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A recent report found that when a person is exposed to a little bit (or low doses) of a lot of different commonly encountered chemicals, than the combinations over time may cause changes that increase the risk of cancer (they may initiate cancer). Think about it - we are not exposed to just one chemical at a time (which is how chemicals are tested), but to mixtures or a "chemical soup". It is almost impossible to avoid them. As one of the researchers said: "We urgently need to focus more resources to research the effect of low dose exposure to mixtures of chemicals in the food we eat, air we breathe and water we drink." Testing mixtures of chemicals is currently not required by law.

The effects may be synergistic  - an enhanced effect that is more than the sum of the individual chemicals. And some chemicals may have bigger effects at smaller doses (typical of endocrine or hormone disruptors), than at larger doses - which is not how chemicals are typically viewed (typical view: the more you are exposed to a chemical, the greater the effect). A global task force of 174 scientists looked at 85 common everyday chemicals (at everyday low doses), and 50 were found to support cancer-related mechanisms (processes essential to cancer development). Examples of problematic chemicals that are common in everyday life: triclosan (in many soaps and personal care products), bisphenol A (in many plastics, including can linings), and atrazine (common herbicide or weedkiller). From the LA Times:

Combinations of 'safe' chemicals may increase cancer risk, study suggests

Lots of chemicals are considered safe in low doses. But what happens when you ingest a little bit of a lot of different chemicals over time? In some cases, these combinations may conspire to increase your risk of cancer, according to a new report. “Many [chemicals] have the possibility, when they are combined, to cause the initiation of cancer,” said Hemad Yasaei, a cancer biologist at Brunel University in England, one of the authors of the report. “They could have a synergistic or enhanced effect.”

This is not the way regulators typically think about cancer risk when they evaluate a compound’s safety.Normally, they test an individual chemical on laboratory animals, exposing them to progressively smaller amounts until it no longer causes malignant tumors to grow. Then they take that dose, determine the equivalent for humans, and apply what is called a “margin of safety” by declaring that some small fraction of that low dose is safe for people.

The big assumption driving the margin of safety is that a smaller amount of a chemical is less dangerous than a larger amount. (Think of the familiar axiom, “The dose makes the poison.”) But that’s not true for all chemicals, experts say. Some chemicals, such as those that mimic hormones, may actually be more dangerous at lower doses because the human body is exquisitely attuned to respond to minute amounts of natural hormones such as estrogen and testosterone.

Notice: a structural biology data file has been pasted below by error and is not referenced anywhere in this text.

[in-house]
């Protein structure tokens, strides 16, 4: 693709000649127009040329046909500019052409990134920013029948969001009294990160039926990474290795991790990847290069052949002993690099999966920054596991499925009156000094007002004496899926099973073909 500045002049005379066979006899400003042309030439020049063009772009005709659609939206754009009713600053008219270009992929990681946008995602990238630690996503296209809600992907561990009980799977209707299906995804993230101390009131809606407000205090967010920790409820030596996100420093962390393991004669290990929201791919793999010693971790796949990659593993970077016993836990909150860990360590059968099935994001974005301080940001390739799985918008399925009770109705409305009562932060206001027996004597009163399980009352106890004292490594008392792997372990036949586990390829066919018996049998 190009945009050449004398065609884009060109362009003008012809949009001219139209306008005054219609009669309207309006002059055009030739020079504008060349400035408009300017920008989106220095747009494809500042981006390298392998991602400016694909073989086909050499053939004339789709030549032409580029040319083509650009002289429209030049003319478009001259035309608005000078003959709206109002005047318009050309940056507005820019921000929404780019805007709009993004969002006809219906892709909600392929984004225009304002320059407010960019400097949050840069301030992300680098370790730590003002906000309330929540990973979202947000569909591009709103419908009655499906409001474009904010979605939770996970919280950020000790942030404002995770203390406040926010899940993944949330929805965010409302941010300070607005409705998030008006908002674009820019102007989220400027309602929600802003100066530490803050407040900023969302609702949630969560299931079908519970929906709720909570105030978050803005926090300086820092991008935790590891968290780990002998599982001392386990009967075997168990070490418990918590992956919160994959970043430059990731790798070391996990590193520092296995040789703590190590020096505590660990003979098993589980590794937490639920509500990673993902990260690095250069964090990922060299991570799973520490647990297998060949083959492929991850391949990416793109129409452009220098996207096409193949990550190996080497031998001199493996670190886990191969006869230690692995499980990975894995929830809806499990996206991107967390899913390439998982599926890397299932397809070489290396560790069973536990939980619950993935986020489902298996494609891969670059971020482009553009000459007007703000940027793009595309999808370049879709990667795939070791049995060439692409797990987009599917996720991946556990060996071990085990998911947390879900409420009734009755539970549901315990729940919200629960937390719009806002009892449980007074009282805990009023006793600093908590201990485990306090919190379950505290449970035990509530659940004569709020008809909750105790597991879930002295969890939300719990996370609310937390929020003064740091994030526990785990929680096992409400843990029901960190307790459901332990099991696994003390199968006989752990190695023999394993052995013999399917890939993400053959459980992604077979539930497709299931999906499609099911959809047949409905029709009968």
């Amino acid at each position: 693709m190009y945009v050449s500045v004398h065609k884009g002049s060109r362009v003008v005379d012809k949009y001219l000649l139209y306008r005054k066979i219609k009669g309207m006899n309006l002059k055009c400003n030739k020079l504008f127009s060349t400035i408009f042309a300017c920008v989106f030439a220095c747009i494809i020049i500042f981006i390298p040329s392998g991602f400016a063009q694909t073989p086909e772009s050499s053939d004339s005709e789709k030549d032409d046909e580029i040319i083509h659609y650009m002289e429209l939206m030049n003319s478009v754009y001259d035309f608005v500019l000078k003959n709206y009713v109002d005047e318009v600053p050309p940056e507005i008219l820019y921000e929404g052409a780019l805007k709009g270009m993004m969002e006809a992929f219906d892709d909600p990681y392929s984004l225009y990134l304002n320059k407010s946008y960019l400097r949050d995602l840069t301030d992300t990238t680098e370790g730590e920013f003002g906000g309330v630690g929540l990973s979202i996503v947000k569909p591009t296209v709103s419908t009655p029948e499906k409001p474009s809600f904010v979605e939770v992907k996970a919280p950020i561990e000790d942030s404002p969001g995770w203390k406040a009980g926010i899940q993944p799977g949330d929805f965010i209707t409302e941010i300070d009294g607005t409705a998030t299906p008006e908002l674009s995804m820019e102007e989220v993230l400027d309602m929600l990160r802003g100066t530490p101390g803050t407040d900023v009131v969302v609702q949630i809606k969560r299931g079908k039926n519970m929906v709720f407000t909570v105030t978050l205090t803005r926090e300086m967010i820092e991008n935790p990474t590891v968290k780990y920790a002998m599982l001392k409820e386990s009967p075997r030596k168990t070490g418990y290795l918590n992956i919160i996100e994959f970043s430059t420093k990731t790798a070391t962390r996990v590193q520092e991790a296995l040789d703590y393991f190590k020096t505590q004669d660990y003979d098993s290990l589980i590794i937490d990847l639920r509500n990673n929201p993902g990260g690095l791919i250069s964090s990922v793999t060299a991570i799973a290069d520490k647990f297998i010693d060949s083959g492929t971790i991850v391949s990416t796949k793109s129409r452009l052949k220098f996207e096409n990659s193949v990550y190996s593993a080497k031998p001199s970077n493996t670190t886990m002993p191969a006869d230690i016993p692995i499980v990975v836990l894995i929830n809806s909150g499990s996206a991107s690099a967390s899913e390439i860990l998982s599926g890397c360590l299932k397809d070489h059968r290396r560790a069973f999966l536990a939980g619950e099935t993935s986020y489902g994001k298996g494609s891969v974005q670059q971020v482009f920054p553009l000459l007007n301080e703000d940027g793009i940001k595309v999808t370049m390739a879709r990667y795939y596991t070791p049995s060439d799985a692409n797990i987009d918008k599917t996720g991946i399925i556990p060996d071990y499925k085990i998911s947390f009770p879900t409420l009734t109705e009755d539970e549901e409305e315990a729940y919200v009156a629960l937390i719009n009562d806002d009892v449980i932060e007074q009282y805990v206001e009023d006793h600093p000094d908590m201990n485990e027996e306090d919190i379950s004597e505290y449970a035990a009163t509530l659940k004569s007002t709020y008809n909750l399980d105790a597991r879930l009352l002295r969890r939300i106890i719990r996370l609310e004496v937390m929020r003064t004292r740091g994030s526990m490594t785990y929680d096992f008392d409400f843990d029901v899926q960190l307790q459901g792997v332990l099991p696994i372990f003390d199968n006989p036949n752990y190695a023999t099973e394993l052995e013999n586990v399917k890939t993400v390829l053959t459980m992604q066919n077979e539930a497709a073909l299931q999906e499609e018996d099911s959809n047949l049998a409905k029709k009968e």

And regulators haven’t required testing of mixtures of chemicals at all...Leroy Lowe, president of Canadian nonprofit Getting to Know Cancer and leader of the report published this week by the journal Carcinogenesis. The new report raises questions about whether this approach is adequate...Humans are exposed to about 80,000 man-made chemicals over their lifetimes, experts say. These chemicals are in the foods we eat, the water we drink and the air we breathe. "We live in a chemical soup,” said toxicologist Linda Birnbaum, director of the National Institute of Environmental Health Sciences, who was not involved in the new study.

The research team — a coalition of 174 researchers from 28 countries — set out to determine whether mixtures of these chemicals, at the very tiny concentrations found in the environment, could plausibly trigger the formation of cancerous tumors. They focused on 85 particular chemicals that were impossible to avoid in modern life, that were likely to disturb biological function and were not thought to pose cancer risks at the very low doses that people tend to ingest them.

The researchers scoured the scientific literature to understand how each of these chemicals could affect 10 important processes that are essential to cancer development. Among them: tumor-promoting inflammation, resistance to cell death and the formation of new blood vessels to feed malignant cells. In addition, they categorized whether each of the chemicals exerted biological effects at very low doses to which humans are ubiquitously exposed. (These doses are so small that they tend to be measured in parts per million or parts per billion.)
Of the 85 chemicals researchers examined, 50 were found to affect cancer-causing processes in the body, even at very low doses.

These 50 everyday chemicals included bisphenol A (used in manufacturing plastics), triclosan (often found in hand sanitizer and anti-bacterial soap) and atrazine (a commonly used herbicide). Since each of these chemicals affects different processes that could lead to cancer — bisphenol A makes cells less sensitive to signals to stop reproducing, for example, while atrazine encourages inflammation — it’s plausible that consuming mixtures of these chemicals is riskier than consuming any one individually.

More details about this report. From Science Daily: Cocktail of common chemicals may trigger cancer